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Edge, Heal Thyself

WHY THIS MATTERS: Edge providers realize they have great regulatory control if they begin the process themselves.

Cable and other broadband providers have been trying to get Washington to start regulating edge behemoths with the same vigor they have applied to internet service providers, which they branded as snakes in the virtuous garden. But under D.C.’s increasingly critical gaze, it turns out that those companies may be doing much of the heavy lifting themselves.

The political ad field has been tilted in favor of online platforms, at least in terms of a lack of disclosure mandates. While cable operators and broadcasters are required to identify the funders of political ads, the Facebooks and Googles of the world are not.

There is a bill, the Honest Ads Act, that would make the stakes more fair, but as with most legislation these days, it faces a divided Congress and a molasses-slow process.

In advance of Facebook chairman and CEO Mark Zuckerberg’s trip to the Capitol Hill woodshed in April, the social-media platform promised to start requiring the same kind of disclosures on issue advertising as broadcasters and cable operators, and last week it made good on that promise.

Elsewhere on the Edge Provider Self-Regulation Tour, tech companies were offering up self-monitoring guidelines for control of online content, clearly seeing the handwriting on the wall — or the question of a potential presidential signature on legislative mandates — given the attention on issues from fake news and Russian election meddling to sex-trafficking and privacy-protection concerns.

The New America Foundation’s Open Technology Institute, which formulates policy and regulatory reform, and whose funders include Google, Facebook and Amazon (along with Comcast), joined with a coalition of other groups and academics to call for protecting free expression online. Together they outlined some “minimum standards” for tech platform content moderation. That moderation includes efforts to take down content or suspend accounts.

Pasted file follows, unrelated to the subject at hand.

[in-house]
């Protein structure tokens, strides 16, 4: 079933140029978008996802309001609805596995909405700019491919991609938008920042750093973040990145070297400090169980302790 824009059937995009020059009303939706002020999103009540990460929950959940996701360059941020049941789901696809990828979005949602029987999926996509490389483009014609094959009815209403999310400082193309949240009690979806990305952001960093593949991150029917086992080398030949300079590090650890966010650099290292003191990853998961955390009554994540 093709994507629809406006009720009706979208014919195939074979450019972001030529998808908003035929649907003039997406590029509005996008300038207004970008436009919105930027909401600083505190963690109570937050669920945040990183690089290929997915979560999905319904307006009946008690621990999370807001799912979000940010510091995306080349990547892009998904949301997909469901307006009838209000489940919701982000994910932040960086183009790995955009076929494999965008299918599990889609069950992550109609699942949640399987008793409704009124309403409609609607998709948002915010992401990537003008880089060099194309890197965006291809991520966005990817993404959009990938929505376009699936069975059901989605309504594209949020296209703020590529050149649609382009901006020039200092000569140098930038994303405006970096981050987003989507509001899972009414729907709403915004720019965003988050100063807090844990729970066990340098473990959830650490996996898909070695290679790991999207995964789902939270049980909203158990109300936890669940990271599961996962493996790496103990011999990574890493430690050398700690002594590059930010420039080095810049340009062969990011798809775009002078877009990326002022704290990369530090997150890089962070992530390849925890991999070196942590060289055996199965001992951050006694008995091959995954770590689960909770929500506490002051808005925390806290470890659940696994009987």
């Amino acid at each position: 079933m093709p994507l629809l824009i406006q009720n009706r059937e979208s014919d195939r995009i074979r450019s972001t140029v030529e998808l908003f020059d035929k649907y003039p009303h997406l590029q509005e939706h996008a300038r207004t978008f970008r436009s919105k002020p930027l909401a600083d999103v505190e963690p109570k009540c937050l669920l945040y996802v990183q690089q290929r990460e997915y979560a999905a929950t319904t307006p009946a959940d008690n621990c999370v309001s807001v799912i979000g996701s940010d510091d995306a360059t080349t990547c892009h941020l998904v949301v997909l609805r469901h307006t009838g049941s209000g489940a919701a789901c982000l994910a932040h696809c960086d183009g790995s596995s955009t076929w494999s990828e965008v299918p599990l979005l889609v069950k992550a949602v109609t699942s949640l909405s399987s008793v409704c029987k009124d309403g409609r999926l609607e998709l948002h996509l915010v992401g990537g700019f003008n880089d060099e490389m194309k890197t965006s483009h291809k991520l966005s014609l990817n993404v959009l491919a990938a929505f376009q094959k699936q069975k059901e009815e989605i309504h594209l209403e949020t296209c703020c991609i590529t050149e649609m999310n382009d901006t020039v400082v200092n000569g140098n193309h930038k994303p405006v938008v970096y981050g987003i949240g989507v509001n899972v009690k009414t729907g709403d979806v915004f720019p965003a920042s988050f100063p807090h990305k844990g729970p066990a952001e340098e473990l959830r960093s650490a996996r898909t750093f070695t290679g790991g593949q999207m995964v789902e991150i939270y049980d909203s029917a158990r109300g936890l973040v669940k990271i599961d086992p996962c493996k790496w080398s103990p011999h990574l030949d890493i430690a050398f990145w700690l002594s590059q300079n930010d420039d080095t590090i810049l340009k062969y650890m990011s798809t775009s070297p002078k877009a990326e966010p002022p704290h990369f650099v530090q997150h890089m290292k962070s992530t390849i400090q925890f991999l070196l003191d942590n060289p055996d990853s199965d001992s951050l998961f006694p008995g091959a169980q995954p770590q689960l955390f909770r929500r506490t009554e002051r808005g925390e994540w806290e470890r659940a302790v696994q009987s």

The so-called Santa Clara Principles boil down to three main ones:
• Publish the numbers of posts removed and accounts permanently or temporarily suspended due to violations of their content guidelines.
• Provide clear notice to all users about what types of content are prohibited and clear notice to each affected user about the reason for content removal or the suspension of their account.
• Enable users to engage in a meaningful and timely appeals process for any content removals or account suspensions.

Leading Edge Movement

The edge may be moving in the right direction to appease Washington, but they face a skeptical audience on the Hill.

Last week, Rep. Greg Walden (R-Ore.), chairman of the powerful House Energy & Commerce Committee, extended an invitation to the edge, but with an “or else” attached.

“This committee and the American people need to hear directly from the major players in the tech industry,” Walden said. “Consumers deserve a deliberative and exhaustive examination of the digital ecosystem that has become a part of our lives. In the weeks following our hearing with [Mark] Zuckerberg, a critical question looms: Can the tech industry self-regulate, or does the federal government need to intercede? This committee intends to answer that question, and we’ll need to hear directly from the brightest minds in tech to do it.”

Edge providers are likely hoping that self-regulation satisfies Washington, though Zuckerberg, under pressure to clean up Facebook’s act, or else, has told the Hill he recognizes carefully crafted legislation/regulation may be appropriate, and in the cards, for the edge.

Contributing editor John Eggerton has been an editor and/or writer on media regulation, legislation and policy for over four decades, including covering the FCC, FTC, Congress, the major media trade associations, and the federal courts. In addition to Multichannel News and Broadcasting + Cable, his work has appeared in Radio World, TV Technology, TV Fax, This Week in Consumer Electronics, Variety and the Encyclopedia Britannica.